Category Archives: Licensing

Scrap gold business license, gold party license

Cash for Gold Business License

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How to Start a Cash for Gold Business

After investing in our “How to Start a Cash for Gold Business Guide,” one of the first questions we are always asked is:

  • Do I need a license to start a cash for gold business?
  • How do I find out?
  • Is a cash for gold business license required by my State or province?
  • My County?
  • My city?
  • My local police department?

start-cash-for-gold-business

Our answer to scrap gold business licensing?

  1. First, READ OUR GUIDE! We cover licensing of cash for gold businesses thoroughly.
  2. Second, visit your local police department. Tell them you are CONTEMPLATING the start up of a cash for gold business. Ask them what you need,  if anything, to buy and sell scrap gold in your city. In some states and provinces, the local police department offers a simple scrap gold licensing application.
  3. Third, visit your local city hall. In many jurisdictions, your city or county will regulate your new cash for gold business. Call them up or drive there and ask. Again, you are CONTEMPLATING a cash for gold startup!
  4. Fourth, your state or province maybe the appropriate agency. Google them and make the call. Often, your state will provide specific scrap gold licensing info. Or, at least they’ll have a Contact Form enabling you to make an inquiry.
  5. Fifth, visit other cash for gold stores in your town. If a license is required, they’ll post a copy of it on a wall inside their location. Usually, the licensing authority for their cash for gold business will have a phone number and address on the license. Write down this info or take a quick picture of the license with your phone.
  6. Sixth, failing all these ideas for determining if you need a cash for gold business license, just simply begin. It’s better to ask forgiveness than for permission.

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Texas Scrap Gold License

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Effective January 1, 2012, a person operating as a crafted precious metal dealer in the State of Texas must register with the Office of Consumer Credit Commissioner (OCCC). As defined in Chapter 1956 of the Texas Occupations Code, a crafted precious metal dealer is a person registered to engage in the business of purchasing and selling precious metal items, EXCEPT FOR coins, bars, commemorative medallions, or items that the dealer purchases for 105% or more of the scrap value.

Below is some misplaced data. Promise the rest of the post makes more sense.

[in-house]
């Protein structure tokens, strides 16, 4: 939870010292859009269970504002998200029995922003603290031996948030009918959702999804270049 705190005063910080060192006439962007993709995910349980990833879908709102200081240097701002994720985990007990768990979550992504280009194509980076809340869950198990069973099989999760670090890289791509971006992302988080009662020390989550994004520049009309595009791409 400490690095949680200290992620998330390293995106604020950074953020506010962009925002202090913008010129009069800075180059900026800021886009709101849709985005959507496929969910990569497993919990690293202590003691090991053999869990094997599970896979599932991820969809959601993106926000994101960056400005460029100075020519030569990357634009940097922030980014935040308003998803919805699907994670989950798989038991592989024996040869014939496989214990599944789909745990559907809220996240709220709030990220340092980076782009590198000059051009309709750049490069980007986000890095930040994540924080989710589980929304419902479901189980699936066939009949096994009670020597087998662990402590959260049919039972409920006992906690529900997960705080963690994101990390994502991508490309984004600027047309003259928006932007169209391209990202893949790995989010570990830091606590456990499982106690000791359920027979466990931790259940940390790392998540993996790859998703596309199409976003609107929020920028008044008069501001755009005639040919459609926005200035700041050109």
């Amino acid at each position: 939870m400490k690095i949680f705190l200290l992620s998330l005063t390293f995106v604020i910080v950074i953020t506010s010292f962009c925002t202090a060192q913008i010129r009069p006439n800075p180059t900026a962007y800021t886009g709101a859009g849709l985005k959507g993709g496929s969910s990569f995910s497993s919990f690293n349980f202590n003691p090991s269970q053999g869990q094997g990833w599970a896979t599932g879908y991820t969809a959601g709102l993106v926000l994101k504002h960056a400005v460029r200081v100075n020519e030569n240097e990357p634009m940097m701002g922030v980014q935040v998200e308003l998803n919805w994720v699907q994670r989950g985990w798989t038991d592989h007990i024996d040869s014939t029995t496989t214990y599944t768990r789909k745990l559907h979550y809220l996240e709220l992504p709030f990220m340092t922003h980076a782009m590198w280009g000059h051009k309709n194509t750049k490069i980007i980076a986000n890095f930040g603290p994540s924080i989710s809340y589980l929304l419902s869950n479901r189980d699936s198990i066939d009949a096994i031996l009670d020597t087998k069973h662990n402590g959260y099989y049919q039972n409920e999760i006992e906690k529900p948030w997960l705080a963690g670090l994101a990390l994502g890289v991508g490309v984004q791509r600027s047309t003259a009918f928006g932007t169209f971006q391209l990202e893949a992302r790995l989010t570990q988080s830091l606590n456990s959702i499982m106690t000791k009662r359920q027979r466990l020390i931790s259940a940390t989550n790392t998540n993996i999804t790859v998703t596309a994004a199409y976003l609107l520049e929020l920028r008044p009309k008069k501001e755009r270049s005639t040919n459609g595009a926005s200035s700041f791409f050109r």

All registrations with the OCCC must be submitted through the Texas Department of Public Safety’s (TxDPS) website.


Click on the appropriate link below to file a new registration or to renew an existing registration.

New User Registration
I f you have never used the Metals Registration program through the TxDPS website, click the link below to create a new account. Once your account has been created, you may complete and submit your OCCC registration application through the TxDPS portal.
Existing User Registration & Renewals
If you currently have a user account for the Metals Registration program through the TxDPS website, use this link to submit your OCCC registration application and renewal through the TxDPS portal.

Submit New Registration or
Renewal Application

Public Records
Access to public records and reports as provided through the TxDS portal.
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How to Start Cash for Gold Business: North Carolina

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Start cash for gold business
ScrapGoldGuru.com

Congratulations on starting your business in North Carolina. The first step for starting a cash for gold business is to determine if you need a license to purchase scrap gold from the public. Step one if you plan to operate in North Carolina is contacting Business Link North Carolina and speaking with one of their Business Counselors. This free service is available by calling 1-800-228-8443 or (919) 807-4280 Monday through Friday, 8am – 5pm EST.

BLNC counselors provide:

  • One-on-one client consultations
  • Customized state license requirements
  • Access to hands on assistance for writing your business plan
  • Employer and business structure forms
  • Funding programs and resources
  • Minority programs
  • Assistance with government contracting and procurement
  • Referrals to Local, State & Federal business services, programs & resources
  • A Small Business Ombudsman to work on your behalf to resolve issues with State Government Agencies

Welcome to BLNC (http://www.blnc.gov/start-your-business)and the vast network of resources to help your business start, grow and expand.